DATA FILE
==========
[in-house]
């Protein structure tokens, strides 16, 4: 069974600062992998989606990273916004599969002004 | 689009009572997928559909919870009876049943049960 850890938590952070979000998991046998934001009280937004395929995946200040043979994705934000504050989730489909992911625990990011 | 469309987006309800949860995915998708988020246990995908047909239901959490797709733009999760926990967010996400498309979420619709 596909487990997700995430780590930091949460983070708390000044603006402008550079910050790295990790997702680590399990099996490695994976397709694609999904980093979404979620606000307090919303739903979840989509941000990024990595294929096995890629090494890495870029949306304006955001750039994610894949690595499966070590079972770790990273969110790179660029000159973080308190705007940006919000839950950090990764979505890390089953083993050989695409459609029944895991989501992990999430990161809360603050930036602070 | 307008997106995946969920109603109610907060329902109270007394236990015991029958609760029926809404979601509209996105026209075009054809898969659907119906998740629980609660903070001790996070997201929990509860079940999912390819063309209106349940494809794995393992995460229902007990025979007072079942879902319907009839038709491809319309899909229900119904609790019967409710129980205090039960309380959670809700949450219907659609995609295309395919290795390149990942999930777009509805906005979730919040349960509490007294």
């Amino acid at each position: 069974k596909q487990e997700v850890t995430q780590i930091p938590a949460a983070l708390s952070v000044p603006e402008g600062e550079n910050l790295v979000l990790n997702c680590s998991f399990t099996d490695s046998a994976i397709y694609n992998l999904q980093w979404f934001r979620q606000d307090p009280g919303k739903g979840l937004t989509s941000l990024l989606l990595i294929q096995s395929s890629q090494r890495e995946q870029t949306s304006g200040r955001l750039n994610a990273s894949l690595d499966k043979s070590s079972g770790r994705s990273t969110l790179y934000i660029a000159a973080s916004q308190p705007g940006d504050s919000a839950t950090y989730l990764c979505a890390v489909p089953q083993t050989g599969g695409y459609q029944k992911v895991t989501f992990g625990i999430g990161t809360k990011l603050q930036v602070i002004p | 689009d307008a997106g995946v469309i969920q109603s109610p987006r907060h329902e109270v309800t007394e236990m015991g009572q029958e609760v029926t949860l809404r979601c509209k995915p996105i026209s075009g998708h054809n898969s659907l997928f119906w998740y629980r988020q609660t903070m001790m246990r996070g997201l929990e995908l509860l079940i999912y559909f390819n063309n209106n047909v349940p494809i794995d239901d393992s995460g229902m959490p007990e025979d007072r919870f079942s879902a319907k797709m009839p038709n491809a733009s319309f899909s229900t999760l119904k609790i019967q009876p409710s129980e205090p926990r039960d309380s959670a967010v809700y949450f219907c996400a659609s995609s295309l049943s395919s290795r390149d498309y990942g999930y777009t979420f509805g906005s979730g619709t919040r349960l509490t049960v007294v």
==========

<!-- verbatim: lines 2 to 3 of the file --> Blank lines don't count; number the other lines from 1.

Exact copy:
């Protein structure tokens, strides 16, 4: 069974600062992998989606990273916004599969002004 | 689009009572997928559909919870009876049943049960 850890938590952070979000998991046998934001009280937004395929995946200040043979994705934000504050989730489909992911625990990011 | 469309987006309800949860995915998708988020246990995908047909239901959490797709733009999760926990967010996400498309979420619709 596909487990997700995430780590930091949460983070708390000044603006402008550079910050790295990790997702680590399990099996490695994976397709694609999904980093979404979620606000307090919303739903979840989509941000990024990595294929096995890629090494890495870029949306304006955001750039994610894949690595499966070590079972770790990273969110790179660029000159973080308190705007940006919000839950950090990764979505890390089953083993050989695409459609029944895991989501992990999430990161809360603050930036602070 | 307008997106995946969920109603109610907060329902109270007394236990015991029958609760029926809404979601509209996105026209075009054809898969659907119906998740629980609660903070001790996070997201929990509860079940999912390819063309209106349940494809794995393992995460229902007990025979007072079942879902319907009839038709491809319309899909229900119904609790019967409710129980205090039960309380959670809700949450219907659609995609295309395919290795390149990942999930777009509805906005979730919040349960509490007294």
């Amino acid at each position: 069974k596909q487990e997700v850890t995430q780590i930091p938590a949460a983070l708390s952070v000044p603006e402008g600062e550079n910050l790295v979000l990790n997702c680590s998991f399990t099996d490695s046998a994976i397709y694609n992998l999904q980093w979404f934001r979620q606000d307090p009280g919303k739903g979840l937004t989509s941000l990024l989606l990595i294929q096995s395929s890629q090494r890495e995946q870029t949306s304006g200040r955001l750039n994610a990273s894949l690595d499966k043979s070590s079972g770790r994705s990273t969110l790179y934000i660029a000159a973080s916004q308190p705007g940006d504050s919000a839950t950090y989730l990764c979505a890390v489909p089953q083993t050989g599969g695409y459609q029944k992911v895991t989501f992990g625990i999430g990161t809360k990011l603050q930036v602070i002004p | 689009d307008a997106g995946v469309i969920q109603s109610p987006r907060h329902e109270v309800t007394e236990m015991g009572q029958e609760v029926t949860l809404r979601c509209k995915p996105i026209s075009g998708h054809n898969s659907l997928f119906w998740y629980r988020q609660t903070m001790m246990r996070g997201l929990e995908l509860l079940i999912y559909f390819n063309n209106n047909v349940p494809i794995d239901d393992s995460g229902m959490p007990e025979d007072r919870f079942s879902a319907k797709m009839p038709n491809a733009s319309f899909s229900t999760l119904k609790i019967q009876p409710s129980e205090p926990r039960d309380s959670a967010v809700y949450f219907c996400a659609s995609s295309l049943s395919s290795r390149d498309y990942g999930y777009t979420f509805g906005s979730g619709t919040r349960l509490t049960v007294v």